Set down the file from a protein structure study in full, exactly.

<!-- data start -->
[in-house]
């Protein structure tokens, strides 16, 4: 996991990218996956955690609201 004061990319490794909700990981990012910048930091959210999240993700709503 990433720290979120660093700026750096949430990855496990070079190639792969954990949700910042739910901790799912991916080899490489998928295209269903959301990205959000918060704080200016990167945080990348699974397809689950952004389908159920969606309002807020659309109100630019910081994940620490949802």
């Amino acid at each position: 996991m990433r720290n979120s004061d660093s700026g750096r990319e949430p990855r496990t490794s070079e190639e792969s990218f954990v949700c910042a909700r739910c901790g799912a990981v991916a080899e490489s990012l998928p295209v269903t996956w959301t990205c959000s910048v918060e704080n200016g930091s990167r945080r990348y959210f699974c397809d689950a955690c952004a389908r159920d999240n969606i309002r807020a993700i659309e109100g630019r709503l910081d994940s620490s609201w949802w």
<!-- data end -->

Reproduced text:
[in-house]
């Protein structure tokens, strides 16, 4: 996991990218996956955690609201 004061990319490794909700990981990012910048930091959210999240993700709503 990433720290979120660093700026750096949430990855496990070079190639792969954990949700910042739910901790799912991916080899490489998928295209269903959301990205959000918060704080200016990167945080990348699974397809689950952004389908159920969606309002807020659309109100630019910081994940620490949802």
């Amino acid at each position: 996991m990433r720290n979120s004061d660093s700026g750096r990319e949430p990855r496990t490794s070079e190639e792969s990218f954990v949700c910042a909700r739910c901790g799912a990981v991916a080899e490489s990012l998928p295209v269903t996956w959301t990205c959000s910048v918060e704080n200016g930091s990167r945080r990348y959210f699974c397809d689950a955690c952004a389908r159920d999240n969606i309002r807020a993700i659309e109100g630019r709503l910081d994940s620490s609201w949802w």